Forskning
Udskriv Udskriv
Switch language
Region Hovedstaden - en del af Københavns Universitetshospital
Udgivet

Impact of LDL cholesterol on microvascular versus macrovascular disease: A Mendelian Randomization Study

Publikation: Bidrag til tidsskriftTidsskriftartikelForskningpeer review

DOI

  1. Age-Related Characteristics and Outcomes of Patients With Heart Failure With Preserved Ejection Fraction

    Publikation: Bidrag til tidsskriftTidsskriftartikelForskningpeer review

  2. Prevalence of Infective Endocarditis in Enterococcus faecalis Bacteremia

    Publikation: Bidrag til tidsskriftTidsskriftartikelForskningpeer review

  3. Association of Carpal Tunnel Syndrome With Amyloidosis, Heart Failure, and Adverse Cardiovascular Outcomes

    Publikation: Bidrag til tidsskriftTidsskriftartikelForskningpeer review

  4. Effects of Calcium, Magnesium, and Potassium Concentrations on Ventricular Repolarization in Unselected Individuals

    Publikation: Bidrag til tidsskriftTidsskriftartikelForskningpeer review

  5. Low LDL cholesterol by PCSK9 variation reduces cardiovascular mortality

    Publikation: Bidrag til tidsskriftTidsskriftartikelForskningpeer review

  1. Shared heritability and functional enrichment across six solid cancers

    Publikation: Bidrag til tidsskriftTidsskriftartikelForskningpeer review

  2. Prevalence and risk factors of prolonged QT interval and electrocardiographic abnormalities in persons living with HIV

    Publikation: Bidrag til tidsskriftTidsskriftartikelForskningpeer review

  3. Publisher Correction: Shared heritability and functional enrichment across six solid cancers

    Publikation: Bidrag til tidsskriftTidsskriftartikelForskningpeer review

Vis graf over relationer

BACKGROUND: Low-density lipoprotein cholesterol (LDL-C) is causally associated with a high risk of coronary artery disease. Whether this also holds for a spectrum of peripheral vascular diseases is unknown.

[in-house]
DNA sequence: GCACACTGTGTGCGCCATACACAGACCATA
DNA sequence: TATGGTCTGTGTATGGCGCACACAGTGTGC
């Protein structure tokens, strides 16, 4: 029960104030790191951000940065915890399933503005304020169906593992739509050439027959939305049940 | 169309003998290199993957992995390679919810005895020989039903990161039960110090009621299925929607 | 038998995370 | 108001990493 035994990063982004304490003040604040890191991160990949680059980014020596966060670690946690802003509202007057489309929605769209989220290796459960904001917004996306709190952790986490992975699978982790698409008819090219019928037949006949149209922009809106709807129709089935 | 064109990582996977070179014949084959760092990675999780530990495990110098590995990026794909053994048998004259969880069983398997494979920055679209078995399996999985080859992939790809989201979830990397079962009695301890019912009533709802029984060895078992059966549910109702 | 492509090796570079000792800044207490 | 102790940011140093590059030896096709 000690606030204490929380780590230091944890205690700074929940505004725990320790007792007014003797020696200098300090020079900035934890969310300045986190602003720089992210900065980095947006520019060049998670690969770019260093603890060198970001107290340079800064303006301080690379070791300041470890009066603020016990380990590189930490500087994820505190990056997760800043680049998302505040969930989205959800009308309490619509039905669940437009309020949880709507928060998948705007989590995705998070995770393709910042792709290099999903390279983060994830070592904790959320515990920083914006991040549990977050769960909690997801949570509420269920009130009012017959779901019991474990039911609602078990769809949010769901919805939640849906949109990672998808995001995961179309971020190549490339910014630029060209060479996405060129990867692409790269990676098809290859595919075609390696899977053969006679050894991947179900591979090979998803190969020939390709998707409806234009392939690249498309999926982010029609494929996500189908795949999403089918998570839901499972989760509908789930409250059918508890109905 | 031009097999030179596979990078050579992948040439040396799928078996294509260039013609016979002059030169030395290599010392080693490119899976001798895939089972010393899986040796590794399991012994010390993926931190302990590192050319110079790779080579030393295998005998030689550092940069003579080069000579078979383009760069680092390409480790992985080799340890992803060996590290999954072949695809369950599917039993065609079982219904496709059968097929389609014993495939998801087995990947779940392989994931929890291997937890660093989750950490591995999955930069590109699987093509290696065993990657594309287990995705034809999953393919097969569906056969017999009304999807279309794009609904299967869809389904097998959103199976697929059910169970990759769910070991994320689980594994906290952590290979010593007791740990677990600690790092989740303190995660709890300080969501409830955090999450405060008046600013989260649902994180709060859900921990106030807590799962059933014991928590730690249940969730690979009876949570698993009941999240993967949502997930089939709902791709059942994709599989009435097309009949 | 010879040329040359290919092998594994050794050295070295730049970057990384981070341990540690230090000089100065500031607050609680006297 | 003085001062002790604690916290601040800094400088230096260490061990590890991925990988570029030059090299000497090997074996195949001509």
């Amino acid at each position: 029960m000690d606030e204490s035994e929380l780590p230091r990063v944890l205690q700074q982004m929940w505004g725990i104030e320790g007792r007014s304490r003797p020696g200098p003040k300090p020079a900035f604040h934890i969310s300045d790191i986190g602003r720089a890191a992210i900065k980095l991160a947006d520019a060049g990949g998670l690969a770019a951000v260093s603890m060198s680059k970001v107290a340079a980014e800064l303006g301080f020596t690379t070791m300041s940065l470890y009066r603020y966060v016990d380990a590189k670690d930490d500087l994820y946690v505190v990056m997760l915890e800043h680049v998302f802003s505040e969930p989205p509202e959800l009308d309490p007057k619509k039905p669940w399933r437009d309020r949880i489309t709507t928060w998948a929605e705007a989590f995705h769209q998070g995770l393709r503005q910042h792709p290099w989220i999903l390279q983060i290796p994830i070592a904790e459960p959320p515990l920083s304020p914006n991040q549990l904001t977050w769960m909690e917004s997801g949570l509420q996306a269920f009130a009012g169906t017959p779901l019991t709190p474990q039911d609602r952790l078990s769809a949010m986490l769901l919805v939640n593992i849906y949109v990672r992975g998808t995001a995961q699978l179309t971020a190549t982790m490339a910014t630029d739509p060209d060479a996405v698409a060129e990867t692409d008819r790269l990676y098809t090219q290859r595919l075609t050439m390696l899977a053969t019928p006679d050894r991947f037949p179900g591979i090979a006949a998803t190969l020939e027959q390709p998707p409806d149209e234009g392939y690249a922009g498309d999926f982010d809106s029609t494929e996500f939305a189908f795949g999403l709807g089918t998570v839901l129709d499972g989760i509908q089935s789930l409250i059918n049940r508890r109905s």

OBJECTIVES: The purpose of this study was to determine whether high LDL-C causally relates to risk of retinopathy, neuropathy, chronic kidney disease (CKD), and peripheral arterial disease (PAD) in the general population.

METHODS: One-sample Mendelian randomization (MR) of 116,419 Danish individuals, 2-sample MR on summary-level data from the Global Lipid Genetics Consortium (GLGC) (n = 94,595) and the UK Biobank (n = 408,455), and meta-analysis of randomized statin trials (n = 64,134) were performed.

RESULTS: Observationally, high LDL-C did not associate with high risk of retinopathy or neuropathy. There were stepwise increases in risk of CKD and PAD with higher LDL-C (both p for trend <0.001), with hazard ratios of 1.05 (95% confidence interval [CI]: 0.97 to 1.13) for CKD, and 1.41 (95% CI: 1.23 to 1.62) for PAD in individuals with LDL-C above the 95th percentile versus below the 50th percentile. In genetic, causal analyses in the Copenhagen studies, the risk ratio of disease for a 1 mmol/l higher LDL-C was 1.06 (95% CI: 0.24 to 4.58) for retinopathy, 1.05 (95% CI: 0.64 to 1.72) for neuropathy, 3.83 (95% CI: 2.00 to 7.34) for CKD, and 2.09 (95% CI: 1.30 to 2.38) for PAD. Summary-level data from the GLGC and the UK Biobank for retinopathy, neuropathy, and PAD gave similar results. For CKD, a 1-mmol/l lower LDL-C conferred a higher eGFR of 1.95 ml/min/1.73 m2 (95% CI: 1.88 to 2.02 ml/min/1.73 m2) observationally, 5.92 ml/min/1.73 m2 (95% CI: 4.97 to 6.86 ml/min/1.73 m2) genetically, and 2.69 ml/min/1.73 m2 (95% CI: 1.48 to 3.94 ml/min/1.73 m2) through statin therapy.

CONCLUSIONS: High LDL-C was not causally associated with risk of retinopathy and neuropathy; however, high LDL-C was observationally and genetically associated with high risks of PAD and CKD, suggesting that LDL-C is causally involved in the pathogenesis of these diseases.

OriginalsprogEngelsk
TidsskriftJournal of the American College of Cardiology
Vol/bind74
Udgave nummer11
Sider (fra-til)1465-1476
Antal sider12
ISSN0735-1097
DOI
StatusUdgivet - 17 sep. 2019

Bibliografisk note

Copyright © 2019 American College of Cardiology Foundation. Published by Elsevier Inc. All rights reserved.

ID: 58287943